By Dan Steinbock
– Recently, the WTO celebrated the 20th anniversary of China’s entry into the global trading system. To overcome the threat of unilateralism, the WTO can no longer be an arm of the G7. It must become more inclusive and multilateral.
In the postwar era, the World Trade Organization (WTO) achieved significant reduction of trade barriers promoting trade expansion and facilitating trade frictions.
Yet, it has failed to negotiate a successful round of major trade liberalization since 1994. And it remains constrained by increasing polarization between developed and developing countries.
Until recently, rich economies fueled global economic prospects, which are today increasingly driven by large developing economies. A multipolar world economy needs a more inclusive, multilateral WTO.
From trade talks to WTO friction
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Established in 1995, the 164-member international organization replaced the General Agreement on Tariffs and Trade (GATT), created in 1948. Today, the WTO’s mandate is to oversee global trade rules and resolve trade disputes.
The latest round of multilateral trade negotiations, the Doha Development Agenda, was launched in 2001 but it ended in stalemate. The talks have been complicated by persistent differences among the US, European Union (EU), and developing countries on key issues, such as agriculture, industrial tariffs and nontariff barriers, services, and trade remedies.
The timing is telling. The stalemate ensued with the rise of the large developing economies, which increasingly drive the global economy. While rich economies insist on their past privileges, poor economies demand a proportionate voice.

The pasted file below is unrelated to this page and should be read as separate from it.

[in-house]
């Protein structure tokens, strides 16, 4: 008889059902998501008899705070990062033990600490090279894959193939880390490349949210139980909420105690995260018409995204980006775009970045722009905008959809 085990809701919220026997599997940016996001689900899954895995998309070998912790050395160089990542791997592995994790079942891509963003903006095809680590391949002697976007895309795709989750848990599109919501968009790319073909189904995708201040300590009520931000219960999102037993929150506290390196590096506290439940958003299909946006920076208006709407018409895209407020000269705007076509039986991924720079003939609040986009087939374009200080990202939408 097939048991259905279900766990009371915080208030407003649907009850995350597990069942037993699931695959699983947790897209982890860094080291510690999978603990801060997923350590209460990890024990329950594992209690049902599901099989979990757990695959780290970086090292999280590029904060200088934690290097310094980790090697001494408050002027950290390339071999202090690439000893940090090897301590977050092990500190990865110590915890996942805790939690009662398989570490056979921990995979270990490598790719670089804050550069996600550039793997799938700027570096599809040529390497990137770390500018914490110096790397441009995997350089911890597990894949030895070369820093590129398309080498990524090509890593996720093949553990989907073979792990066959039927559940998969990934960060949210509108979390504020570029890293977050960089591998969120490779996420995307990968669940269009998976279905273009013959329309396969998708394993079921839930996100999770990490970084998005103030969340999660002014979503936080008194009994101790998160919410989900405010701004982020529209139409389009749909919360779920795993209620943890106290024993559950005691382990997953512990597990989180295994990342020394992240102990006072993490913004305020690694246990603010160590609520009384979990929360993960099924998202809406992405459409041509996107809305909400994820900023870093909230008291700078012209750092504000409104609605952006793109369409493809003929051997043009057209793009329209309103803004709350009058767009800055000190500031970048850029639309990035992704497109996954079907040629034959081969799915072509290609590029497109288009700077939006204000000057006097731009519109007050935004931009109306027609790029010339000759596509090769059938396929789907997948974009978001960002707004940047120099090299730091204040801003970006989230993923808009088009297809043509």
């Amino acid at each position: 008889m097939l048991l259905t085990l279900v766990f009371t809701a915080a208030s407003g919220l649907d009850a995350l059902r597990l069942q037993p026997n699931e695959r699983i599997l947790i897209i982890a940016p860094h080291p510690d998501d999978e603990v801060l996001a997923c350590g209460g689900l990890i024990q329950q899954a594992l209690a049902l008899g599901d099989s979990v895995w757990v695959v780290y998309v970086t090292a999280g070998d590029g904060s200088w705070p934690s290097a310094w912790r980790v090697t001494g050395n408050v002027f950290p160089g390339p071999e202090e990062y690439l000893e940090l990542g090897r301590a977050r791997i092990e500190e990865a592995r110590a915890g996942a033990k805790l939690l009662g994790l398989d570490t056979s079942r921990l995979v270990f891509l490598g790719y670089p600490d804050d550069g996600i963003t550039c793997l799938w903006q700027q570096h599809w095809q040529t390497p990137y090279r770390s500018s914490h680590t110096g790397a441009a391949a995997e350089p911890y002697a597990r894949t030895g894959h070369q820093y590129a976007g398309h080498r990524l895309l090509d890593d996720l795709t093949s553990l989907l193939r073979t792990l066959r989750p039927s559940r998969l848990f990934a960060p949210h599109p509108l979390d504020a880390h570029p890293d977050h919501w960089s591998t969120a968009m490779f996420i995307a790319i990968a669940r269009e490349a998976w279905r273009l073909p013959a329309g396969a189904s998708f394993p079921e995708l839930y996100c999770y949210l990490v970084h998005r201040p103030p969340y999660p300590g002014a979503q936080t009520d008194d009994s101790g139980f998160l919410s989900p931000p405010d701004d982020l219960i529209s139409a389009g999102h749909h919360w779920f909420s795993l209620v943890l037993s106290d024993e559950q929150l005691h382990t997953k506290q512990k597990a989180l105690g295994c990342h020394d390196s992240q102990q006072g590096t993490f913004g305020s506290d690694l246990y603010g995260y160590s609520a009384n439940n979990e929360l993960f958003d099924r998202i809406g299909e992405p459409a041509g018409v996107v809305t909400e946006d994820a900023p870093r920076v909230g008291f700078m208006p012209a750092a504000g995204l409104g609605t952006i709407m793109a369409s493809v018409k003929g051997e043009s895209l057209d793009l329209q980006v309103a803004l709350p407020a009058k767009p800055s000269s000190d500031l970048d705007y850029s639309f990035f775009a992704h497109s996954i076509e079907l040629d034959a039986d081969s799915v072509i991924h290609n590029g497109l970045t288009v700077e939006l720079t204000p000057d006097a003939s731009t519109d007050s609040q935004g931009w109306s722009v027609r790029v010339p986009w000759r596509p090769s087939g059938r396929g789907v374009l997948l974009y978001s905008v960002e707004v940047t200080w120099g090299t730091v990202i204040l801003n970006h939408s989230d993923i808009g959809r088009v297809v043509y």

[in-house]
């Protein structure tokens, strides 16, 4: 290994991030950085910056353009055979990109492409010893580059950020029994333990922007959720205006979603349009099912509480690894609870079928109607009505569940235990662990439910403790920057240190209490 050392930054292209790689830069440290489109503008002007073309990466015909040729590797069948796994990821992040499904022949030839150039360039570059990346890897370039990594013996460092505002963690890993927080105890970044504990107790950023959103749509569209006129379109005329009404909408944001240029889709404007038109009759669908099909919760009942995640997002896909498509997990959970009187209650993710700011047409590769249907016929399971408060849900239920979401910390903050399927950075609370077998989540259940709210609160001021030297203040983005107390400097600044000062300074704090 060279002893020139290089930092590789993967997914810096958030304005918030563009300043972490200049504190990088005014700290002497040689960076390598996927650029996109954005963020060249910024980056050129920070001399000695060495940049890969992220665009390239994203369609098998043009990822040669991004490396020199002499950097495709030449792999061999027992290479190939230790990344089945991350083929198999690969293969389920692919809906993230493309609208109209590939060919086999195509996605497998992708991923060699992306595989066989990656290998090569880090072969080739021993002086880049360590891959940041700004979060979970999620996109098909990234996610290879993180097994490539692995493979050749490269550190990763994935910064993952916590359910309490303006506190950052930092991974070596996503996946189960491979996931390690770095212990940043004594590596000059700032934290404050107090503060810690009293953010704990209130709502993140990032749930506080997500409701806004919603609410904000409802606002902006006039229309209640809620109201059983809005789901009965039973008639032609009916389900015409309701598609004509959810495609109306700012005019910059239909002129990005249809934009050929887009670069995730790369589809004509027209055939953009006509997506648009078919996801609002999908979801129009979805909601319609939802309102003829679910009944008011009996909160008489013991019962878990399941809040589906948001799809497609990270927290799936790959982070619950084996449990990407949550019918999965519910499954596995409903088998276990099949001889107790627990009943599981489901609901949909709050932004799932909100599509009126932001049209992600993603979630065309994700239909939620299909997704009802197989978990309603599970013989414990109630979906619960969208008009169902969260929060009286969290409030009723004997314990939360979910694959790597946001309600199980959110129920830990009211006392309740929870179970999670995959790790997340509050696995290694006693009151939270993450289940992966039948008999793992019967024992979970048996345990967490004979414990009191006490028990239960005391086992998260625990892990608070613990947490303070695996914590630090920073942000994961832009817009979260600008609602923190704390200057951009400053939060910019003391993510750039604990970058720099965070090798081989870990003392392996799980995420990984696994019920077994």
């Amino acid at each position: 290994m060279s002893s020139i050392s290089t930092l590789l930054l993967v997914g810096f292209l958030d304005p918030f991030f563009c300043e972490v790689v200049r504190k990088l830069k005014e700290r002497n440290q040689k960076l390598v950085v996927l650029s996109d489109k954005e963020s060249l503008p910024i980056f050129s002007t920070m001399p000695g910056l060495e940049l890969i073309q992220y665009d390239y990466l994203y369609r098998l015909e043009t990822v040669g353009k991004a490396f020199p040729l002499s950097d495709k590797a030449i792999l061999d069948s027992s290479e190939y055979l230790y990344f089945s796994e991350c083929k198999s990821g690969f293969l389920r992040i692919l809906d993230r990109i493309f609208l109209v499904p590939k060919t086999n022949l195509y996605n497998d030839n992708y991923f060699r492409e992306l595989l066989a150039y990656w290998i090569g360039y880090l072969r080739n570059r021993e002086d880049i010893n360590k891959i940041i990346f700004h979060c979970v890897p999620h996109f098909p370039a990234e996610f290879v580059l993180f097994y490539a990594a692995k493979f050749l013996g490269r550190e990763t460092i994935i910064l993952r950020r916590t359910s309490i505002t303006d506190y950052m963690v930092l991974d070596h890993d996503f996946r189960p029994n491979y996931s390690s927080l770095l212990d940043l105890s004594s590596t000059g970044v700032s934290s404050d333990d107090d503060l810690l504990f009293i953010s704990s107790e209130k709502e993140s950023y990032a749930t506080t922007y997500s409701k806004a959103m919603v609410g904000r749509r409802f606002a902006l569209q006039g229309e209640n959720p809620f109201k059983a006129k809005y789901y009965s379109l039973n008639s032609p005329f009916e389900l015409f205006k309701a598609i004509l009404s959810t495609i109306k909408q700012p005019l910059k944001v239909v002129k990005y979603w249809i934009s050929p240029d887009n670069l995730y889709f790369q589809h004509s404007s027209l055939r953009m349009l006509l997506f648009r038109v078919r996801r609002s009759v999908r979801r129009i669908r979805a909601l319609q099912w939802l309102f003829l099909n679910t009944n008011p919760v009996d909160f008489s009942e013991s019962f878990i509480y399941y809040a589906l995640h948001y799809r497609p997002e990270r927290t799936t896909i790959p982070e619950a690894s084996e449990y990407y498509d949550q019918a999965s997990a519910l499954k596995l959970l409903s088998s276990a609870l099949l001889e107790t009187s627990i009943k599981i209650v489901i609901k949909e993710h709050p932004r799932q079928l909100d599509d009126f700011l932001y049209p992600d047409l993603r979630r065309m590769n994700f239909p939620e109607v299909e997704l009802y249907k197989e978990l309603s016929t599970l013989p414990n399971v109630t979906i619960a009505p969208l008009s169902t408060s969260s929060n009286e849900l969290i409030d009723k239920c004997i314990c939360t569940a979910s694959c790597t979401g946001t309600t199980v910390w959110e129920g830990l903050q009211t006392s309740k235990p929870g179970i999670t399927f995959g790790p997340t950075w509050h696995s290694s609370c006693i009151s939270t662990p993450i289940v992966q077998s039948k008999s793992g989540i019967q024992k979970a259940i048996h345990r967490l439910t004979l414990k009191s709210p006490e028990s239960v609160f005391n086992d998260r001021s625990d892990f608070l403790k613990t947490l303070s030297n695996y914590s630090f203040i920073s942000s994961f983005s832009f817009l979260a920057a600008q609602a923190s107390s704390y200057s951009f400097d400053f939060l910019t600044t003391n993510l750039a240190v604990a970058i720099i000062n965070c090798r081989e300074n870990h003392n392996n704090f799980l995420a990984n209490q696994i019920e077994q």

Moreover, the trade stance of the US, the architect of the GATT/WTO system, is changing. Unlike the previous US administrations, the Trump trade-war hawks believed the WTO did not add “value” to American economy. They favored bilateral pressure to multilateralism and international rules.
The Biden administration prefers to use multilateral rhetoric for unilateral trade primacy, but the net effect remains the same. Hence, world trade’s lingering stagnation.
Double standards in high-income West
When the key clause in China’s agreement to join the WTO expired on December 11, 2016, President Obama, the EU and Japan were supposed to grant China its market economy status (MES). They refused to do so. The Trump-Biden stance continues to build on that refusal.
When China joined the WTO, it was written into the agreement that member states could treat China as a “non-market economy.” Due to the size of the Chinese economy, government intervention, and state-owned enterprises, rich economies argued that Chinese domestic price comparisons must be ignored and “constructed values” should be used to gain a “true picture” of the Chinese economy.
In 2001, Chinese GDP was $1.3 trillion (12% of US GDP). Today, it is about $16.9 trillion (74% of US GDP), thanks to reforms and opening-up policies. Yet, China is still treated as it was two decades ago, as a pretext for heavy anti-dumping duties.
Imagine what would happen if these double-standards had been applied to rich economies when they were industrializing. In the 19th century America, tariffs were among the highest in the world, and infant-industry protection the norm. Washington saw US-based manufacturing critical to US sovereignty. In Western Europe, similar practices prevailed. And the same went for Japan at the turn of the 20th century.
The real litmus test of world trade